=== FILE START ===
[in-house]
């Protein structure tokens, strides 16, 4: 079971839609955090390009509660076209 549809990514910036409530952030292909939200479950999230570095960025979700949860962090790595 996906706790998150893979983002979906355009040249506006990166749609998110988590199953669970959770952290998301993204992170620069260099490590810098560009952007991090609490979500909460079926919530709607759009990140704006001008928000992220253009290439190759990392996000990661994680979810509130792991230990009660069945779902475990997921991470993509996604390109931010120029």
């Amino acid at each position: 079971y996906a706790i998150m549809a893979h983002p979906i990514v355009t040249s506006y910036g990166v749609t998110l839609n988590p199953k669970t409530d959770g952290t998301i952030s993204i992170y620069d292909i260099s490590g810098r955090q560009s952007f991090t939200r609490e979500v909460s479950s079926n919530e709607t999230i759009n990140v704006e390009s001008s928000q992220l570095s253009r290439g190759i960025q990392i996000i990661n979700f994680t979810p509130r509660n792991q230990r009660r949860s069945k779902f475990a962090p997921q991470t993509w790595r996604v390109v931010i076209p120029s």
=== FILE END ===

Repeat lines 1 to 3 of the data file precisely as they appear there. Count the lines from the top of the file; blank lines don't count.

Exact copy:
[in-house]
């Protein structure tokens, strides 16, 4: 079971839609955090390009509660076209 549809990514910036409530952030292909939200479950999230570095960025979700949860962090790595 996906706790998150893979983002979906355009040249506006990166749609998110988590199953669970959770952290998301993204992170620069260099490590810098560009952007991090609490979500909460079926919530709607759009990140704006001008928000992220253009290439190759990392996000990661994680979810509130792991230990009660069945779902475990997921991470993509996604390109931010120029």
């Amino acid at each position: 079971y996906a706790i998150m549809a893979h983002p979906i990514v355009t040249s506006y910036g990166v749609t998110l839609n988590p199953k669970t409530d959770g952290t998301i952030s993204i992170y620069d292909i260099s490590g810098r955090q560009s952007f991090t939200r609490e979500v909460s479950s079926n919530e709607t999230i759009n990140v704006e390009s001008s928000q992220l570095s253009r290439g190759i960025q990392i996000i990661n979700f994680t979810p509130r509660n792991q230990r009660r949860s069945k779902f475990a962090p997921q991470t993509w790595r996604v390109v931010i076209p120029s």